Cigarette smoking has been ever present onscreen since the early days of cinema. Over the years, the landscape of onscreen smoking may have changed — introducing vape is a distinct visual shift — but a cigarette’s traditional look and silhouette is still just as recognizable today. At times, filmmakers would have to work around smoking restrictions. For example, J. Robert Oppenheimer was a heavy smoker, which meant a lot of fake smoking on the set of the nuclear thriller Oppenheimer. Something that the actors struggled with.

While fake prop cigarettes don’t contain harmful and carcinogenic ingredients found in real cigarettes, exposure to and inhalation of smoke can still impact one’s respiratory system. In this post, we’ll look at how onscreen smoking has changed in recent years and some of the possible factors impacting its decline:

Onscreen smoking — then and now

As briefly mentioned in our introduction, onscreen smoking has been a common occurrence from as early as the late 1920s. Tobacco companies have been known to sponsor and supply film productions with cigarettes and other tobacco products as an unspoken product placement agreement. Over the years, cigarettes and cigarette smoking have been shown onscreen in films across various genres and settings, sometimes as mere props, other times as an extension of characterization, and, at times, as a plot device.

In our previous post on Better Call Saul‘s smoking scene, we highlighted the brilliance of the show’s smoking scenes. Instead of relying on wordy dialogue, Better Call Saul uses non-verbal cues to convey the relationship between two characters. Sharing cigarettes speaks to the characters’ unbreakable bond and support for each other. Of course, cigarette smoking is only part of the storytelling. The smoking scenes also heavily rely on the characters’ subtle gestures and facial expressions to convey their emotions and connections.

In recent years, smoking onscreen has looked slightly different. We mentioned the shift to onscreen vaping in our introduction. At the same time, the attitudes of viewers and filmmakers toward cigarettes and smoking have also shifted, viewing the habit as something negative. A great example of this is the superhero satire film aptly titled Smoking Causes Coughing. The film follows the misadventures of a superhero team known as the Tobacco Force. Its five members: Benzene, Nicotine, Methanol, Mercury, and Ammonia. The film was played to acclaim at the 2022 Cannes and has made its rounds through the festival circuit since.

The decline of onscreen smoking

Fortunately and for public health reasons, smoking in cinema has steadily declined since the early 2000s. Above, we mentioned the shift in public perception of cigarettes and smoking. Understanding the decline in smoking rates off-screen is essential to understanding its onscreen fall. Nicotine replacement therapy (NRT) products have become increasingly popular as more people look to quit the habit. The nicotine pouches on Prilla showcase how these NRT products give users microdoses of nicotine discreetly, as the smoke- and tobacco-free pouches are placed between the gum and top lip. Unlike regular snus or other tobacco products, nicotine pouches are especially great for people trying to quit using tobacco and don’t cause excess dripping or bad breath. This is just one of the many new nicotine replacement products available today.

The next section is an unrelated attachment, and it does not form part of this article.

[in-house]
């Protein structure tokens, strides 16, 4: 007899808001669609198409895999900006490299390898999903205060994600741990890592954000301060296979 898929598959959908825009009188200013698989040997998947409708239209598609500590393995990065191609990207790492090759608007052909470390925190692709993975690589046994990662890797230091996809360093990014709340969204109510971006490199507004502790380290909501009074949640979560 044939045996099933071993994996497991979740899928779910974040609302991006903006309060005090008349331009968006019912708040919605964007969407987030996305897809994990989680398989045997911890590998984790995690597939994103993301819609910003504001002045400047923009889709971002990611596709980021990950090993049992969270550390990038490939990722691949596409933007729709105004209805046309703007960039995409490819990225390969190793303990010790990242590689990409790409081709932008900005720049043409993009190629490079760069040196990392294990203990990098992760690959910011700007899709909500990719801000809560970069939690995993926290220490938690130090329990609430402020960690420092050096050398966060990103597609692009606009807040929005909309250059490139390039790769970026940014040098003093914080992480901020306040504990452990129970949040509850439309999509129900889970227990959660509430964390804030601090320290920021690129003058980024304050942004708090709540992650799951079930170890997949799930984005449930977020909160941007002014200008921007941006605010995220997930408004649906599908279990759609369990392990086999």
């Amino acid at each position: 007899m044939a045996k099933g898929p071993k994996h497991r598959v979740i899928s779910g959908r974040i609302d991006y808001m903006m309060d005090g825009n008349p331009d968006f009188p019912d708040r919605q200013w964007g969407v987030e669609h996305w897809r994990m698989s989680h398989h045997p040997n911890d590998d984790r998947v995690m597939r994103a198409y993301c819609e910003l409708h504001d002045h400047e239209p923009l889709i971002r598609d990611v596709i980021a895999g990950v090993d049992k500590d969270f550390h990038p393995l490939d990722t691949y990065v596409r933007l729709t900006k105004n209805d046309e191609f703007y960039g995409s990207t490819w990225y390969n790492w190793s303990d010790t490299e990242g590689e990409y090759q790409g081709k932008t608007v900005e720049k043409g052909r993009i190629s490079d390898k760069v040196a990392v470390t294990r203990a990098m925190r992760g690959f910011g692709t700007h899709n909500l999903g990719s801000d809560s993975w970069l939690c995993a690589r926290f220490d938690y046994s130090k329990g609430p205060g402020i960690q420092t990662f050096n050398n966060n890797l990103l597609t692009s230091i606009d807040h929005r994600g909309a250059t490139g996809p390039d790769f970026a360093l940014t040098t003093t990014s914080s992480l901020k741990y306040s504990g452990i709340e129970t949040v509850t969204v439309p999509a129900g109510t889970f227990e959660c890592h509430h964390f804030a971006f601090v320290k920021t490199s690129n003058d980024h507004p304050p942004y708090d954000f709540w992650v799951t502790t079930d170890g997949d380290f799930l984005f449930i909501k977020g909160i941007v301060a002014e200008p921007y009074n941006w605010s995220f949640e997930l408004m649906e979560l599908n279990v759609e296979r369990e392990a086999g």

Still, smokeless products are far and in between occurrences on the screen. In the mystery series Poker Face, the lead character – who doesn’t have access to any cigarettes – gags at a flavored vape pen. Seemingly, even vapes don’t seem to carry the same onscreen effect traditional cigarettes do. However, even if onscreen vaping has become a modern phenomenon we may continue to see in the short future, the growing popularity of smokeless nicotine products raises the question of whether or not we’ll be able to see these products represented onscreen.

In 2022, Deadline officially announced the much-awaited sequel to DC Comics’ exorcist film Constantine — Constantine 2. While the news was well-received, superfans worried about how John Constantine’s character will be treated in a sequel that comes out decades after its predecessor. Namely, fans raised ex-chainsmoker Constantine’s switch to nicotine gum at the end of the first film. Nicotine gum is one of the oldest nicotine replacement therapy products, alongside nicotine patches. If filmmakers are to stay faithful to the occultist’s characterization, we can expect to see some nicotine gum representation on the big screen… and maybe even other nicotine products.

Author: Ayesha

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